Anneke arrived a few days with a suitcase full of the precious stuff. A big bottle of Pernod. A lot of chocolate. I had to clean the fridge spotlessly and dedicate a special drawer to the mountain of cheese from Amsterdam and Italy. Now that is the way to start a good new year. Hiro baked away in the new oven and we are all suffering from lasagne hangovers. The dogs are walked and curled up in their respective chairs. Such domesticity.
After using the dried roots, fresh roots, powdered and finely chopped the verdict is in:
Finally chopped is easier to use and you seem to get every last drop of pigment out of the roots.
The best technique for boiling down the madder is to make a fine woven and strong cotton bag and place the madder in that and put that in the boiling water. It is physically exhausting and dangerous to be pouring boiling water through fine cheesecloth over and over. It is also messy. The madder does double in size when it is boiled so don't fill the bag. It will explode. I used to use a silk bag but it just absorbed a lot of the pigment. After using it for years it was a gorgeous blood red before I retired it and used the silk as a lining for some project. Cotton will not absorb much of the madder pigment.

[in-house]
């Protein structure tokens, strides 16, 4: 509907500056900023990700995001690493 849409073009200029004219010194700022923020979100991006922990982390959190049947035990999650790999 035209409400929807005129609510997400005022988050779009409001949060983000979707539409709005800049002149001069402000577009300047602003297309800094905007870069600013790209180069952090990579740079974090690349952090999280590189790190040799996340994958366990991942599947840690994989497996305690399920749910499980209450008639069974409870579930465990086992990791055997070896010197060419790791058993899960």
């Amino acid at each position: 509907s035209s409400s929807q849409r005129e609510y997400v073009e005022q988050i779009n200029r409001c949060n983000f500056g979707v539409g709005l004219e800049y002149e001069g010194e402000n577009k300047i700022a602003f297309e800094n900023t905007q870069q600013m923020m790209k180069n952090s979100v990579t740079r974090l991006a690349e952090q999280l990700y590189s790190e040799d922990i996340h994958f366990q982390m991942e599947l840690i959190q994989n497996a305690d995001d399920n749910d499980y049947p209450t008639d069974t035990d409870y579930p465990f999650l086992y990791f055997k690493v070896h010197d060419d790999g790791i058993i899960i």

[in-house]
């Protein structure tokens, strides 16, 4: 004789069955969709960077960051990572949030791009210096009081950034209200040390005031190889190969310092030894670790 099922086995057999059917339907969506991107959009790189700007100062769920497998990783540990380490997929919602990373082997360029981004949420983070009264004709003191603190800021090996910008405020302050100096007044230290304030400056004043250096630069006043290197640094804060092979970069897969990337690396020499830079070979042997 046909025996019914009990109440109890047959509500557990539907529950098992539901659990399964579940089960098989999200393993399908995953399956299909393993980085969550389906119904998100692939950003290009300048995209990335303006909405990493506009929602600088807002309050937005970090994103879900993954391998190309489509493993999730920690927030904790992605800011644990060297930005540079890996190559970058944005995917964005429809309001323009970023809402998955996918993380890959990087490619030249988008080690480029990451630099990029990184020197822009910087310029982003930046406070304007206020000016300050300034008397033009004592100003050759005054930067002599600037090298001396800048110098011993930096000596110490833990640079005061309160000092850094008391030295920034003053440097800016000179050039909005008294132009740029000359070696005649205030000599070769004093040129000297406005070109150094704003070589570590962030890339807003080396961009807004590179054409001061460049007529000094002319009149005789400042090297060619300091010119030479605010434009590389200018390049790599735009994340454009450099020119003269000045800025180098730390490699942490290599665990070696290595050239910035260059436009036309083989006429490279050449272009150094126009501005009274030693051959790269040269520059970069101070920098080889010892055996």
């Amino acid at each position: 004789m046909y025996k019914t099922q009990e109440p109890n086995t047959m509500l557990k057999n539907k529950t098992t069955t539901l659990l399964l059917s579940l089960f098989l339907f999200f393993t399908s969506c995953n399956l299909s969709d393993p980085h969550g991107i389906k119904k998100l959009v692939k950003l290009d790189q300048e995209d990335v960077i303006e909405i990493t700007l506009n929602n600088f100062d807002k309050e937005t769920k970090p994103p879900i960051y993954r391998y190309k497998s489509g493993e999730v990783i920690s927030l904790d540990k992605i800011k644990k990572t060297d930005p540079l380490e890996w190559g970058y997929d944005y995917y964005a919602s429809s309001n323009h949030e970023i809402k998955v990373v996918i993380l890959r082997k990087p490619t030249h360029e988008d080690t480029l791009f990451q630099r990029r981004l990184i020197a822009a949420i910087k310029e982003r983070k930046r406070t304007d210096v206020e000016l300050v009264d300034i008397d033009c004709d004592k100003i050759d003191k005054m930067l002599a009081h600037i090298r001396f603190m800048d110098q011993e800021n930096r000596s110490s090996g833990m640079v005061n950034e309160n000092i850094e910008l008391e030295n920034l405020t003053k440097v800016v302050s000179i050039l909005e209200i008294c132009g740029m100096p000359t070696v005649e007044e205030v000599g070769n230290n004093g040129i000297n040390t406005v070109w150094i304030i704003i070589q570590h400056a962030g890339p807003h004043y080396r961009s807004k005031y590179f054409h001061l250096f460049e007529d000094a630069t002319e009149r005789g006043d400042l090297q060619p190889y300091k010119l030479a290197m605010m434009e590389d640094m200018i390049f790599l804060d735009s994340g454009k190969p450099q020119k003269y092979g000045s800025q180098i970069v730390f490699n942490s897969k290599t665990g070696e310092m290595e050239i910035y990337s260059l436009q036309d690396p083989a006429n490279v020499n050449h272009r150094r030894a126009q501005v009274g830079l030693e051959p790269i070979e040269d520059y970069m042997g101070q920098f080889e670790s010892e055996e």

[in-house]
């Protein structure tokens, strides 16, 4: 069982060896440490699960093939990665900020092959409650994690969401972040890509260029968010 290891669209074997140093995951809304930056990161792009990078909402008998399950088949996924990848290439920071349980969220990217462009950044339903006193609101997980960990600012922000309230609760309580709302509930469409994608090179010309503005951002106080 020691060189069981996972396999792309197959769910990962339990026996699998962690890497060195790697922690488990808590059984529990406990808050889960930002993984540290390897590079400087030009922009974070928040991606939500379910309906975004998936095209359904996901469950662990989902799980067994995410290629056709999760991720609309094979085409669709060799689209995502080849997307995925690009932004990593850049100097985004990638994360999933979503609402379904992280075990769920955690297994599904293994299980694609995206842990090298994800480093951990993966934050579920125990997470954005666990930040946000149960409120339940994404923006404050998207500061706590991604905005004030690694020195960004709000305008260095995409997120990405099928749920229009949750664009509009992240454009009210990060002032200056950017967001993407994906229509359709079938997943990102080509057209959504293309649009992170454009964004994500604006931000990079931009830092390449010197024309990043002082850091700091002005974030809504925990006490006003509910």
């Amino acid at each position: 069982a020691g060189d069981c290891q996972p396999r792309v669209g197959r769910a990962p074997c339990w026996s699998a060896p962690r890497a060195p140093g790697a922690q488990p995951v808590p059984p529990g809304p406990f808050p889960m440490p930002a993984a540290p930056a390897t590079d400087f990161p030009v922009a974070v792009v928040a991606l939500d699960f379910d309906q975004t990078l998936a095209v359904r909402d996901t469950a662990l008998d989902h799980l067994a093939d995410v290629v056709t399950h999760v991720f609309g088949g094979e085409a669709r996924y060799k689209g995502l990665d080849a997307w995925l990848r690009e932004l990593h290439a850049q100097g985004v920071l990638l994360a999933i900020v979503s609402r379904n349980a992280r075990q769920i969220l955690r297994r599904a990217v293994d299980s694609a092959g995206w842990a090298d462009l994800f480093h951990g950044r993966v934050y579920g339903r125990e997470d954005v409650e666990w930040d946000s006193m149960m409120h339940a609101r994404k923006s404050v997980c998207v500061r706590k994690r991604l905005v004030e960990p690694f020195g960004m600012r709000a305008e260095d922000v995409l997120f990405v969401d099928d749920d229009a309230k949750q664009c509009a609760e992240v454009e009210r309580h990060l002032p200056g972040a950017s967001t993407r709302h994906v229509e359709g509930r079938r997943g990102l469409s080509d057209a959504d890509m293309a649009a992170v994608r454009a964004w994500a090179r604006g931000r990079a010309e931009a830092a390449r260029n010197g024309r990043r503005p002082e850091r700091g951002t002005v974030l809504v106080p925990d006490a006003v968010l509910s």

To get dark reds with aluminum you do have to mordant and dye mordant and dye a few times. It is not necessary to dry between dyes. I was mordanting at 5% weight of dry yarn.
I learned to warp twenty years ago on a large Japanese wooden warping drum from the early 20th century. I had two at the house but they never ran smoothly. Kids love to spin these things full throttle and they get broken easily. I found one in almost perfect condition in an attic of an old farmhouse in a neighbouring village a few weeks back. It took a few days to polish up and oil and repair and now it runs perfectly. The first project to get warped is a silk kimono obi. It can warp eight threads at a time. One rotation in 3.5 meters. The frame can warp about 70 meters evenly. How clever is this thing? You can warp 1200 threads in less than two hours.